George comes back to present after having presented last year.
George works for Union Pacific – for which car scheduling is one of the most critical operations. As most resource scheduling problems, the number of constraints and objectives involved in the scheduling of railway car is significant, making the process impractical for human definition. George’s approach relies on the usage of rules engines, which in itself is interesting – this may have been traditionally solved through other means such as linear programming or constraint satisfaction solutions. I have seen rules used for this before – most notably for contract configuration or advertisement placement issues, and the key reason for the choice of rules over those other approach was essentially the requirement to manage the decision in the way the business users already did it. Carole-Ann presented a few years ago on this issue, illustrated by the usage of rules and linear programming (http://www.slideshare.net/cmatignon/the-science-of-sports-matignon-2009) to solve similar issues (and that was a fun delivery too).
Resource allocation or scheduling tends to be a fairly complex problem for which the solution space is huge, and for which business domain expertise translates mostly into heuristic choices that allow the algorithms to shortcut the search and efficiently (more or less) get at best or locally best solutions.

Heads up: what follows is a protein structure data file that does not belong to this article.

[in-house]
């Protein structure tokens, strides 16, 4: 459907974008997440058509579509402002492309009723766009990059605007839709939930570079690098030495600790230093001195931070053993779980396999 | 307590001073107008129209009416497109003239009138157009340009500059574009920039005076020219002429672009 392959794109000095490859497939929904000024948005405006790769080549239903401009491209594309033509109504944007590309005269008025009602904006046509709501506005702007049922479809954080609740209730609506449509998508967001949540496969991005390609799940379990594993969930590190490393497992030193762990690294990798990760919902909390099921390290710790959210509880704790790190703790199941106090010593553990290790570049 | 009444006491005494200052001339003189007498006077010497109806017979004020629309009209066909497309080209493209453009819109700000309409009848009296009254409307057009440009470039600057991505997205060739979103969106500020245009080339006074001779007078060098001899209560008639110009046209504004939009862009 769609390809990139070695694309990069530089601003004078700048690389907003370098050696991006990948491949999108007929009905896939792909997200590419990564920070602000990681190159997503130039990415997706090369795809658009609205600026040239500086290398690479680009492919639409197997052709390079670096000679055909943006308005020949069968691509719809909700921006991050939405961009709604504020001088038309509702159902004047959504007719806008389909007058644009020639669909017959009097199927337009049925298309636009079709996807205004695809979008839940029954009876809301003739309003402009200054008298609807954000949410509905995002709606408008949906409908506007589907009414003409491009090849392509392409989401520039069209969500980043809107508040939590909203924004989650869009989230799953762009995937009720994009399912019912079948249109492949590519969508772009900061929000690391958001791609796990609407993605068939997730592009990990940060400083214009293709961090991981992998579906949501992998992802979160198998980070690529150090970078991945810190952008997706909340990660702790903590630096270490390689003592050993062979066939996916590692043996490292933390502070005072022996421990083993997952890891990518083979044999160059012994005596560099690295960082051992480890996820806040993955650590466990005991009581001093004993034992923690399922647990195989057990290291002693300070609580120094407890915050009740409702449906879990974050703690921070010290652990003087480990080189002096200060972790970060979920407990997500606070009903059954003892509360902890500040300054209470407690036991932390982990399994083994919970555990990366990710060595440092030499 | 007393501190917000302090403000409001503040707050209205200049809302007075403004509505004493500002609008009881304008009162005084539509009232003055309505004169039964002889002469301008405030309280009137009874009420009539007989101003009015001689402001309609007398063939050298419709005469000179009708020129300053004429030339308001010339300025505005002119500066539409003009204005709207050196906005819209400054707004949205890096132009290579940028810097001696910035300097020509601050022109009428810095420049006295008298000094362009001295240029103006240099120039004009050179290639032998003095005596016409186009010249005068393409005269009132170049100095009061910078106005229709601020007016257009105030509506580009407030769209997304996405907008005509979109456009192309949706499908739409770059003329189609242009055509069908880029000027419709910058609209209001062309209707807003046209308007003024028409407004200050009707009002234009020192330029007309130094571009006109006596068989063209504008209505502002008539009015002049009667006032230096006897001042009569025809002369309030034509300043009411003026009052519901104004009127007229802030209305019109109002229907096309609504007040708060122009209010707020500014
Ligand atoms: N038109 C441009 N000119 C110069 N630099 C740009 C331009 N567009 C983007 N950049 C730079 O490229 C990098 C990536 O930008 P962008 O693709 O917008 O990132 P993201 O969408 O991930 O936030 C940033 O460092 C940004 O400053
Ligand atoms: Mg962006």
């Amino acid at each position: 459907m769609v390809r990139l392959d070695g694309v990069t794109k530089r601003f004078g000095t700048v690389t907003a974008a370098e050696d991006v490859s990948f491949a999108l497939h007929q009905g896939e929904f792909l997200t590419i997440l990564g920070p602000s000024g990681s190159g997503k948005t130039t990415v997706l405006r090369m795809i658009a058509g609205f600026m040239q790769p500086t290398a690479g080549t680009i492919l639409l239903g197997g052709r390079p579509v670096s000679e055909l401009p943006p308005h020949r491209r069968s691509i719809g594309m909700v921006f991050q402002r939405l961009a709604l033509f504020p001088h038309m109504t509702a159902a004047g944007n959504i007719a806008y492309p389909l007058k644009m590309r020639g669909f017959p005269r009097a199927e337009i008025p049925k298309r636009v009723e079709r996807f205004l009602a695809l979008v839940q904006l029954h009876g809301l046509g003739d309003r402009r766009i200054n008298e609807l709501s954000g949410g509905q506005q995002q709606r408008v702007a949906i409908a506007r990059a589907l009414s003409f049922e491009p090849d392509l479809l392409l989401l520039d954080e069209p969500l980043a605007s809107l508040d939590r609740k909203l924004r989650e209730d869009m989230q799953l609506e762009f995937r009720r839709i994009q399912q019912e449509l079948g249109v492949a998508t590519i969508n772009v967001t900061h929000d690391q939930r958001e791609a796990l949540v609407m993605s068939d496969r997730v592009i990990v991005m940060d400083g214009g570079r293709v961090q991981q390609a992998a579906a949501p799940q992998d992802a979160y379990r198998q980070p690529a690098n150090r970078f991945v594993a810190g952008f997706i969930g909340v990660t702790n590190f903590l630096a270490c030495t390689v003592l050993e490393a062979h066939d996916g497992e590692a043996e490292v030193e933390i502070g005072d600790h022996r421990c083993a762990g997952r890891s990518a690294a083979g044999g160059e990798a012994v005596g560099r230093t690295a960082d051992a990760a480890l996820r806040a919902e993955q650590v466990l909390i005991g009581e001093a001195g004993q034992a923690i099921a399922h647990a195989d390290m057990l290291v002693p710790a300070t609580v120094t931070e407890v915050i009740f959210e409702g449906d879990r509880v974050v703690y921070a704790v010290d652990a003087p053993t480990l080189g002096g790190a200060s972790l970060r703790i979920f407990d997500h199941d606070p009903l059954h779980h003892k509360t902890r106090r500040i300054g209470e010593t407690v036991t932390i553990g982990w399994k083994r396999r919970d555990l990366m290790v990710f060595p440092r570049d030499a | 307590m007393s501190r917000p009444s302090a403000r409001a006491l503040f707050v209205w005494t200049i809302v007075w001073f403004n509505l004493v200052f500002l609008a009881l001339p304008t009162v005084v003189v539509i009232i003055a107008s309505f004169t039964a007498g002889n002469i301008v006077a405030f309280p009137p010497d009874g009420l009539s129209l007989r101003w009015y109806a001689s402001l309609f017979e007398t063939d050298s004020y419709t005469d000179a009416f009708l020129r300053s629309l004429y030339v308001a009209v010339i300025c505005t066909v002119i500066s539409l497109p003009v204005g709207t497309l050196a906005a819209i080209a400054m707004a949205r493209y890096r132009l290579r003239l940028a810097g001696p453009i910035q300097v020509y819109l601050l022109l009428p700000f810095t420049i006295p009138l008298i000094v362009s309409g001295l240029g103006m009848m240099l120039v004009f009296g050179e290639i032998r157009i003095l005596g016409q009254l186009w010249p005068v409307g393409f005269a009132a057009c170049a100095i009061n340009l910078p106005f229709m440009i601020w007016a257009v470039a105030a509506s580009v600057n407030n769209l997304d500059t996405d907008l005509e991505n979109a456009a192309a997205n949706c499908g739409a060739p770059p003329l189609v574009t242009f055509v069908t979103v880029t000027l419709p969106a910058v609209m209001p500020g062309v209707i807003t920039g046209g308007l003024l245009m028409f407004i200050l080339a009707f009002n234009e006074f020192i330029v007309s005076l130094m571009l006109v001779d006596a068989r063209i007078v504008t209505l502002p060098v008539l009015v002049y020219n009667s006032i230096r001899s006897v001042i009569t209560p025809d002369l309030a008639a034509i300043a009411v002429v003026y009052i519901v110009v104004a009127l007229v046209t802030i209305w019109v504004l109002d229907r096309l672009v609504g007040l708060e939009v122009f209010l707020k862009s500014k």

George went in detail into the parameters that contribute to the complexity of the processing of the rules, and the approach taken in order to solve that. He did not go into the details of rules, but at the end of the day, the application has a large number of facts and a very small number of rules. This is very consistent with what I have seen in some other cases – although I remember a 30,000 rules custom truck configuration application…
George shared his experience with performance analysis:
- In his implementation, he achieved around 2 secs/request with a default set up in terms of the engine configuration.
- By distributing the facts across a pool of engines, he got better throughput at the price at steeper memory consumption.
- Finally, he converted the facts into rules, ending with a larger amount of rules (20,000) and fewer facts. Throughput became significantly better – essentially at the price of maintainability as the rules end up being a combination of decision logic and fact translation.
This is an interesting use case for those interested in the tuning of the performance of rule systems.
I was expecting Jacob Feldman, CTO of OpenRules and major leader for the JSR on Constraint Satisfaction Programming, to jump in, and he did…
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